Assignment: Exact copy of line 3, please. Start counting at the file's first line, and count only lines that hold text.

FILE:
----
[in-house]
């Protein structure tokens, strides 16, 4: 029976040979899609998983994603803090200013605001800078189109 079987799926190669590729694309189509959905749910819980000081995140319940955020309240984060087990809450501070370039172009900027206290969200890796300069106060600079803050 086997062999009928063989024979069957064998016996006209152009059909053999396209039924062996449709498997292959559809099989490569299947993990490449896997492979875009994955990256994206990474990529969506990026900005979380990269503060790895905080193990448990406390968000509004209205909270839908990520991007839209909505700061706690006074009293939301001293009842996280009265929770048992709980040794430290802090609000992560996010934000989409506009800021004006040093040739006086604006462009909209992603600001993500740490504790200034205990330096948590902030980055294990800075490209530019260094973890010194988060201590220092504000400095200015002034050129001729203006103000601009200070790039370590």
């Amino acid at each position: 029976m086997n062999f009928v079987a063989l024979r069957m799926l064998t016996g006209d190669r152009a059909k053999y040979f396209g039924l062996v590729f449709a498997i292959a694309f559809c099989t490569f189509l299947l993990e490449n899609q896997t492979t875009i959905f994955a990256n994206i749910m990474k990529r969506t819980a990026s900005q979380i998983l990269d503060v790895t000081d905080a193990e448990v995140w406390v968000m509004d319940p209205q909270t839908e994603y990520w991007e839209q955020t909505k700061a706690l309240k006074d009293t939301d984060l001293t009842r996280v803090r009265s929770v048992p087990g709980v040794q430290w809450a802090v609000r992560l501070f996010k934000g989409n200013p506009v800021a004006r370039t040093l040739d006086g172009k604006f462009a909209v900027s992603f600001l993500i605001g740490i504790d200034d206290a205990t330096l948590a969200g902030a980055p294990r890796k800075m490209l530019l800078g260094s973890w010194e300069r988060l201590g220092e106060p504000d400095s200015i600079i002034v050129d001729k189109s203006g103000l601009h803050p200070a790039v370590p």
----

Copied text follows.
């Amino acid at each position: 029976m086997n062999f009928v079987a063989l024979r069957m799926l064998t016996g006209d190669r152009a059909k053999y040979f396209g039924l062996v590729f449709a498997i292959a694309f559809c099989t490569f189509l299947l993990e490449n899609q896997t492979t875009i959905f994955a990256n994206i749910m990474k990529r969506t819980a990026s900005q979380i998983l990269d503060v790895t000081d905080a193990e448990v995140w406390v968000m509004d319940p209205q909270t839908e994603y990520w991007e839209q955020t909505k700061a706690l309240k006074d009293t939301d984060l001293t009842r996280v803090r009265s929770v048992p087990g709980v040794q430290w809450a802090v609000r992560l501070f996010k934000g989409n200013p506009v800021a004006r370039t040093l040739d006086g172009k604006f462009a909209v900027s992603f600001l993500i605001g740490i504790d200034d206290a205990t330096l948590a969200g902030a980055p294990r890796k800075m490209l530019l800078g260094s973890w010194e300069r988060l201590g220092e106060p504000d400095s200015i600079i002034v050129d001729k189109s203006g103000l601009h803050p200070a790039v370590p």